Tobacco studied as biofuel feedstock

By Anna Austin
Posted January 19, 2010, at 9:43 a.m. CST

Researchers at Thomas Jefferson University's Biotechnology Foundation Laboratories have genetically modified tobacco plant leaves to produce significantly more oil, proving that the plant could serve as biofuel feedstock.

Assistant professor Vyacheslav Andrianov said the research project began in mid-2007, when the University's Biotechnology Foundation director Hilary Koprowski received $1 million through Pennsylvania's Alternative Fuels Incentive Grant Program, to support research of engineering tobacco plants for the production of biodiesel and ethanol.

The researchers believe that tobacco has been largely overlooked as a biofuel resource. "The idea of using tobacco plants as a source of inexpensive biomass was known long before our project started and previous studies of others proved that it can be grown for other needs such as cheap plant protein," Andrianov said. "Other plants like switchgrass or algae were recently suggested as a source of inexpensive biomass for alternative fuel production; however, there are no advantages of these plants over tobacco in terms of oil yield or sugar accumulation. Tobacco is a traditional crop grown all over the country and it will be easy to switch to growing tobacco for biofuel, especially as the demand for smoking tobacco is decreasing because people are trying to live healthier."

Another advantage of growing tobacco for biomass production is that it will not negatively impact food production, Andrianov said. Additionally, tobacco is well-studied genetically, and can be easily modified based. "There are numerous studies known from scientific publications on the pathways of oil biosynthesis in plants and several limiting steps of these pathways were previously identified," Andrianov said. "The idea of our project is to improve some of such limiting factors using genetic modification and to combine improved traits in one plant. Two genes were modified in engineered tobacco plants in our current study."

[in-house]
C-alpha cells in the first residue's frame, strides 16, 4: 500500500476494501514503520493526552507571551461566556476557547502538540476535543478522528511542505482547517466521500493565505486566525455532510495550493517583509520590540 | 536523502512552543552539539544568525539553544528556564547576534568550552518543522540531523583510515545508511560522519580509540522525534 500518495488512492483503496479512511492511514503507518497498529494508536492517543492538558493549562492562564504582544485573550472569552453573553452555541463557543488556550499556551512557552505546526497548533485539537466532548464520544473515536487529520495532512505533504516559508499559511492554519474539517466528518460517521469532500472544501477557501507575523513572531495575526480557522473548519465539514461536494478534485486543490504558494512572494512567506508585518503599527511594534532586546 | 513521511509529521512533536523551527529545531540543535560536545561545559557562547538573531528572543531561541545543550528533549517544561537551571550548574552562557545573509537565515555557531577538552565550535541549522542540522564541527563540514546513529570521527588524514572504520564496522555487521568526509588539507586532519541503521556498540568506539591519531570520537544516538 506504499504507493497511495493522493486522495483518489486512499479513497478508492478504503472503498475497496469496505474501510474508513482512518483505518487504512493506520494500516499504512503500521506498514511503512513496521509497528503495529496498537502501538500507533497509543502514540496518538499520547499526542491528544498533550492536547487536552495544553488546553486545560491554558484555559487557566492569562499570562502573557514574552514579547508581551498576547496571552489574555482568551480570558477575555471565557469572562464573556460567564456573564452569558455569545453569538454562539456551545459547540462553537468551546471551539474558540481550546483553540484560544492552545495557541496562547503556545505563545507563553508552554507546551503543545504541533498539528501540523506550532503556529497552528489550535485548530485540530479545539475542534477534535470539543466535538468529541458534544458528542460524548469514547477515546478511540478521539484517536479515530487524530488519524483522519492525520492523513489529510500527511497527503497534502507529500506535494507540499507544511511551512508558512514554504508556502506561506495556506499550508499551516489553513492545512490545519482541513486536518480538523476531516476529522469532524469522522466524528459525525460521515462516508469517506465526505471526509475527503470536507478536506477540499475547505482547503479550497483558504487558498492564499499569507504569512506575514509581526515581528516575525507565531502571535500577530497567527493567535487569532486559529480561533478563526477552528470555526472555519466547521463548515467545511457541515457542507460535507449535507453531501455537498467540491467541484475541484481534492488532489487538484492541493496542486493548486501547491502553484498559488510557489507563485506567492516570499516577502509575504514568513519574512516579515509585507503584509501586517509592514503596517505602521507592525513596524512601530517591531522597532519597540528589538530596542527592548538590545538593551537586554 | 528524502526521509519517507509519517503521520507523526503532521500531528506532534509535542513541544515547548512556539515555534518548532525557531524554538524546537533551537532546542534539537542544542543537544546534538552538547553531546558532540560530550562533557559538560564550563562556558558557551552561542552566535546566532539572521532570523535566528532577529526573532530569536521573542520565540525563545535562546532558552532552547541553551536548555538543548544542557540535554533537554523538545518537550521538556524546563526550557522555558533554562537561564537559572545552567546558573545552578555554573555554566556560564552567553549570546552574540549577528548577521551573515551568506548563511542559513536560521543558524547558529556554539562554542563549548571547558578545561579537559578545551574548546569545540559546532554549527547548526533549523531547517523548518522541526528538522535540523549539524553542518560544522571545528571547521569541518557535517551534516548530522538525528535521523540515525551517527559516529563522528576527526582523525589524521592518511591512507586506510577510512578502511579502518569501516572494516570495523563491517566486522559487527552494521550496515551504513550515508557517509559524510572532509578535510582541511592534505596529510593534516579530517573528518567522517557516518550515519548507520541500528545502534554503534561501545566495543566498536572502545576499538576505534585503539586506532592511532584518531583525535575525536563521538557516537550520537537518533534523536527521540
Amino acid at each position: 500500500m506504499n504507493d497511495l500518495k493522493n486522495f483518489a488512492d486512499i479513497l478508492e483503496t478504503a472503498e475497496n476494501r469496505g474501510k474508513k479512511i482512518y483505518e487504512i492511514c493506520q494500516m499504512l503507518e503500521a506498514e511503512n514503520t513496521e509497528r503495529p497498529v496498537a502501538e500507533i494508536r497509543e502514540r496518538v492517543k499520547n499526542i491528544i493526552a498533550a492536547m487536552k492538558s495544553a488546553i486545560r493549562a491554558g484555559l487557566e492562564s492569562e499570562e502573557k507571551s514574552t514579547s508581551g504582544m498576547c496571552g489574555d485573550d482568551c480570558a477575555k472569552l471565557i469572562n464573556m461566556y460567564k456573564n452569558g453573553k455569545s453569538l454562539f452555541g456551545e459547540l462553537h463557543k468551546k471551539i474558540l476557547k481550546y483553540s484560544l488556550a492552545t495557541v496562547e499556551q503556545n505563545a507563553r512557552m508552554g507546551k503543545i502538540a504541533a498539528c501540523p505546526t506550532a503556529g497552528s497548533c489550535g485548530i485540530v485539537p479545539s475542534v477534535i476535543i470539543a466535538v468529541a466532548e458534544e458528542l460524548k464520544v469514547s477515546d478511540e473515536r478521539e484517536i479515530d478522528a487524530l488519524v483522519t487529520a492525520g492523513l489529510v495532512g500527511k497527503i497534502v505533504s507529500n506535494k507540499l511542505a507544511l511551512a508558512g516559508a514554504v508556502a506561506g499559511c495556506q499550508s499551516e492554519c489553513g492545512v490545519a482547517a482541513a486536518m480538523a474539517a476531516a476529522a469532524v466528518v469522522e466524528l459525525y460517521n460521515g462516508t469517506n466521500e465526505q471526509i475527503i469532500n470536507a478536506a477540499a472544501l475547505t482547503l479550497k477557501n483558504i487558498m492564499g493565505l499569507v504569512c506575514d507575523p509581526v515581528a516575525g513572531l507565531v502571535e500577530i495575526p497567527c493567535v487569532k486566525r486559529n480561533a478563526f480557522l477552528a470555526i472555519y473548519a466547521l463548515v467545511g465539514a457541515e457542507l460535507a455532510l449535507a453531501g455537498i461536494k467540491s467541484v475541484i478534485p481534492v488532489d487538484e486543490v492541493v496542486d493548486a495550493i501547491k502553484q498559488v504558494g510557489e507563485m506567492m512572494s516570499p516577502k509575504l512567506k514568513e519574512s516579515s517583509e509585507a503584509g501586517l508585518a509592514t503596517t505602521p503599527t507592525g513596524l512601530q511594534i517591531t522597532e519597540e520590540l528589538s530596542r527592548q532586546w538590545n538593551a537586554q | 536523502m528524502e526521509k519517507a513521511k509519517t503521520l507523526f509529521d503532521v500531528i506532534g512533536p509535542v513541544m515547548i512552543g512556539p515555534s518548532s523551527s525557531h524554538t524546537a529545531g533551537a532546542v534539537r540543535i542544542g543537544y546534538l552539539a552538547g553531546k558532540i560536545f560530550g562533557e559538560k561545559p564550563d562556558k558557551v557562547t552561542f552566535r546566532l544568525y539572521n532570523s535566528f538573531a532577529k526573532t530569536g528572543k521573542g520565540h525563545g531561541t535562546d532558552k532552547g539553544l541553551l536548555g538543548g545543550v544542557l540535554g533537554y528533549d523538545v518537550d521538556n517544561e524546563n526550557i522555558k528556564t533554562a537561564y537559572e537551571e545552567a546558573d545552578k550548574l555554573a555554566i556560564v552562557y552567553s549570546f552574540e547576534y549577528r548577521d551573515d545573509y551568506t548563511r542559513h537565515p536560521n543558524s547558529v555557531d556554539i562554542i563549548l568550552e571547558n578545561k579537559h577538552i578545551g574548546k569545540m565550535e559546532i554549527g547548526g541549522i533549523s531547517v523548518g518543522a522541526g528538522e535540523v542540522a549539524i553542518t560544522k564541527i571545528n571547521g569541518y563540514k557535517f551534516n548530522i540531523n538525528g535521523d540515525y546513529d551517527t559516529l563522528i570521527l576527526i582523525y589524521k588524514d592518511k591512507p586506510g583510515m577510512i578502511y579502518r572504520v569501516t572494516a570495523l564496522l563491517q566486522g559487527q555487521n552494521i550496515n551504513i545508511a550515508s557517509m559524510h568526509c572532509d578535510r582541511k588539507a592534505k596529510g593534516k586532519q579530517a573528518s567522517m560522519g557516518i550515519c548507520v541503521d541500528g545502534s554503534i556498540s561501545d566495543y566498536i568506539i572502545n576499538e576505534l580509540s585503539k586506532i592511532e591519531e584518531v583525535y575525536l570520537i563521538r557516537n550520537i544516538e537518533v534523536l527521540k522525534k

Diacylglycerol acyltransferase (DGAT) is a key enzyme and a limiting factor in biosynthesis of the triacylglycerol (TAG) class of lipids, the major storage component of plant oil, Andrianov explained. "Overexpression of DGAT constitutively in green leaves changes the balance of oil accumulation like it normally happens in seeds. In our study, we demonstrated 10 to 20 times increase of TAGs accumulation that result in two to three times increase in total oil content in leaves."

In developing seeds, the expression of leafy cotyledon2 (LEC 2), a transcription factor that regulates many other genes and is normally active in storage organs like seeds turning on the process of embryogenesis, results in accumulation of oil in storage oil bodies. "Our idea was to express this gene in a way that we can turn it on in organs where it is normally silent-in leaves, switching the cell developmental program to something imitating embryogenesis and resulting in accumulation of storage compounds including oil accumulation," Andrianov said. "Both genes gave expected results in our hands and the idea is to combine them in one plant that will result in an even greater cumulative effect."

The team plans to continue its research, depending on the availability of funds. "We are going to try modification of other limiting factors like key enzymes of biosynthesis of precursors of fatty acids and combine them with those we have used in our publication," Andrianov said. "We expect that to give us even better results. Also, as biomass for cellulosic ethanol fermentation, tobacco has two main advantages over existing feedstocks-a high amount of easily fermentable sugars, and a low content of lignin, which in other lignocellulitic feedstocks significantly hampers the fermentation process and contributes to high cost."

Recent progress in the optimization of biomass pretreatment methods, the decreasing cost of enzymes and the development of more efficient microbial strains makes the fermentation of optimized tobacco feedstock a very promising option for the production of biofuel ethanol, according to the researchers. "We intend to further optimize tobacco biomass for both ethanol fermentation and biodiesel extraction by overexpressing a combination of genes involved in sugar and lipid metabolism and to study the effects of these combinatorial modifications on both sugar and lipid profiles and plant growth," Andrianov added.

Andrianov's research paper, co-authored by Dr. Nikolai Borisjuk, was published in Plant Biotechnology Journal in December 2009.